With the launch of the SuperApp, consumers can view their Affirm account dashboards, shop exclusive offers, manage their Affirm payments, and earn through a high-yield savings account. In addition, consumers can pay in full upfront at participating merchants while earning rewards through Affirm's recently launched Cash Back and Rewards — this is similar to the cashback rewards program that we are accustomed to seeing from legacy banks and credit card providers. Finally, consumers can shop online through the Affirm App and marketplace, which includes an ecosystem of 102,000+ merchants. In FY2021, 30% of transactions occurred on the Affirm marketplace.
The SuperApp is still in its early stages, but it is a major first step for the company to extend beyond its core BNPL offering. I expect more financial products and services to be introduced in the SuperApp itself.
Similar to consumers, merchants also benefit from the BNPL checkout feature — merchants have the option to choose which BNPL payment option works best for their businesses while offering consumers payment flexibility. At the same time, this BNPL feature is available online, in-store, and telesales, encapsulating the whole omnichannel experience. In addition, merchants can offer these BNPL options without taking any credit default risks. At the same time, merchants get paid in full by Affirm immediately, without having to wait for the customer to pay over time. As such, merchants get immediate cash flow where they can invest elsewhere.
If a customer defaults, Affirm will take full responsibility. Merchants will still get paid no matter what. However, consumers' privileges of using BNPL might be revoked.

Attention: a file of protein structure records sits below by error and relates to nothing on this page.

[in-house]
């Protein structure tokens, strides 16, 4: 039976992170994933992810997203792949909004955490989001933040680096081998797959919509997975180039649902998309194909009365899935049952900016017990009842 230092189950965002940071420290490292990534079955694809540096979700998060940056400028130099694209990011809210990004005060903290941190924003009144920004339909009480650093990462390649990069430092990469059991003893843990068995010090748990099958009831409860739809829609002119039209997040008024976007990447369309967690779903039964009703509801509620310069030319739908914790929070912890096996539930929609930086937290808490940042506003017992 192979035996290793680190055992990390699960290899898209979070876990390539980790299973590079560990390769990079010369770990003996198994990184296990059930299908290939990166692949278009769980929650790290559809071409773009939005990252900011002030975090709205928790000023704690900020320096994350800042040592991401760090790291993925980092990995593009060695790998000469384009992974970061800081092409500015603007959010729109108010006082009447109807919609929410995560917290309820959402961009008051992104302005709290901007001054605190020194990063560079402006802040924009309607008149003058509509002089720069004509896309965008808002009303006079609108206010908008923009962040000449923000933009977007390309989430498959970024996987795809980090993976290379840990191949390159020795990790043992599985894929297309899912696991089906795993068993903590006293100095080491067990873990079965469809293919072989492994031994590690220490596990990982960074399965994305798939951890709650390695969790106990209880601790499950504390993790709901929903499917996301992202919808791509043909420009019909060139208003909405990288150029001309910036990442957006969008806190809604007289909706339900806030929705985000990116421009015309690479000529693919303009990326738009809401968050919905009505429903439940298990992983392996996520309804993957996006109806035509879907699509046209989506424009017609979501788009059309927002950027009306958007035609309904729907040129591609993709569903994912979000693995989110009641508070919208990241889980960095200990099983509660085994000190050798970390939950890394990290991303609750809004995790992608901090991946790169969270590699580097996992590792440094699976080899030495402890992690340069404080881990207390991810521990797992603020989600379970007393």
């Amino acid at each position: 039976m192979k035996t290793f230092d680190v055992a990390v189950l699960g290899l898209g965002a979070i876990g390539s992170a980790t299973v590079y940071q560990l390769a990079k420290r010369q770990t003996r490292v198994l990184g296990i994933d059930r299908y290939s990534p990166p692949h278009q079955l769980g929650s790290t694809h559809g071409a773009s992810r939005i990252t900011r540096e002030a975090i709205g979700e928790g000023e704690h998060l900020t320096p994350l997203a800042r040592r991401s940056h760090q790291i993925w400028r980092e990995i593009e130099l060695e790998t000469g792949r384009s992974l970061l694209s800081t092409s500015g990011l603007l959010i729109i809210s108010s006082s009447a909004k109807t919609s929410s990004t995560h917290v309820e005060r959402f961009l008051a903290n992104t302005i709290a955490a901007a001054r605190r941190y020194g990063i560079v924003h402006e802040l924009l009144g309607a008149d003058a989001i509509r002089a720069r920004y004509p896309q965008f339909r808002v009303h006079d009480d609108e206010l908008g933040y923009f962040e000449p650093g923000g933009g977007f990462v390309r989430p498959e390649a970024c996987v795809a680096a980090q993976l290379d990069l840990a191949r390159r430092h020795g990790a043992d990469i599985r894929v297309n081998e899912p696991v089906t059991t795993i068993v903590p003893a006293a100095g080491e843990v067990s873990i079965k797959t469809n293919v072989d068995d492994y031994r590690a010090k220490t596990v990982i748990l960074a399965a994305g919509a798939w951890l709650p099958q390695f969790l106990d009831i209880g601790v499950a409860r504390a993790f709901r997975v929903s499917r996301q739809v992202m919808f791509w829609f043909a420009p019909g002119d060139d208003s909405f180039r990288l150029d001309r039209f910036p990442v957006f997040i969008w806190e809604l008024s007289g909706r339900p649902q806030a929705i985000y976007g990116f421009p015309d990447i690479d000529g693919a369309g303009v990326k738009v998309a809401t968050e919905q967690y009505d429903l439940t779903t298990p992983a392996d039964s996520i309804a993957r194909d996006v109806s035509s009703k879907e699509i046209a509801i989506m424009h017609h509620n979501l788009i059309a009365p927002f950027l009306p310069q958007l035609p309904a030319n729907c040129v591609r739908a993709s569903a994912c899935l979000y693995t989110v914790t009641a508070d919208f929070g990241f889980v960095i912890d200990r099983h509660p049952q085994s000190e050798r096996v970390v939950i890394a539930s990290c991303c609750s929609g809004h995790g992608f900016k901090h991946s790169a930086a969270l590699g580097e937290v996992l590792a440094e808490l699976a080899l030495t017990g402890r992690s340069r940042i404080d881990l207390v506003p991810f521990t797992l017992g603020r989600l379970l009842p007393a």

As a result of offering Affirm’s BNPL feature, merchants benefit from 85%+ higher AOV as consumers have the higher purchasing power to upgrade and bundle. Furthermore, merchants enjoy 20% more repeat purchases. Not only that but merchants also experience lower cart abandonment rates and higher conversion rates, thus facilitating more transactions for their businesses. The BNPL feature also enables merchants to reach a broader audience, especially the lower-to-middle income group.
With that in mind, merchants are willing to pay high MDR rates for all the benefits associated with using a BNPL solution like Affirm. As more shoppers use Affirm, this statement becomes even more true.
As a result of being Affirm-integrated, merchants gain access to SKU-level data that legacy credit card networks (Mastercard and Visa) are unable to provide. Affirm bypasses the consumer issuing bank, merchant acquiring bank, and card payment network, which leaves just the consumer, merchant, and Affirm. This simplified network allows Affirm to attain and retain SKU-level data that merchants can leverage.
Additionally, merchants have access to Affirm’s merchant dashboard and data analytics tools to understand product performance, trends, and customer shopping habits. At the same time, merchants can use Affirm’s marketing tools to help them better market their products — by sending exclusive offers and discounts, for instance — and therefore, increase customer conversion.
Merchants can also leverage Affirm’s user-friendly mobile app to reach a larger audience. Pair that with Affirm’s SKU-level data, merchants can further increase conversion through Affirm’s marketplace.
Affirm acquired Returnly back in May 2021. Returnly helps merchants process returns and exchanges easily. Consumers who use Returnly will receive an instant merchant credit upon initiating a product return, which enables them to immediately use that available credit to order a new or replacement item without having to wait a few days or weeks for the return to be completed.
This is a highly strategic acquisition as it enables merchants to focus more on driving sales and less on returns. Furthermore, consumers are more inclined to make repurchases if the funds are immediately available to them.
According to Retail Touchpoints, total retail sales in 2021 in the US reached $4.6 trillion. Of that amount, 16.6%, or $761 billion in merchandise, will be returned. In other words, approximately 1 in 5 products that merchants sell will be returned. Thus, having Returnly integrated into Affirm will allow merchants to avoid this headache.
In summary, Affirm’s value proposition is predicated on its BNPL point-of-sale solution which enables merchants to offer consumers the ability to pay over time. The SuperApp allows consumers to shop, pay, earn, and save all within one app. For merchants, the app and marketplace are brilliant destinations for brand awareness, customer engagement, and sales conversion. Ancillary services such as data analytic tools and Returnly make it an even more pleasant experience for consumers and merchants.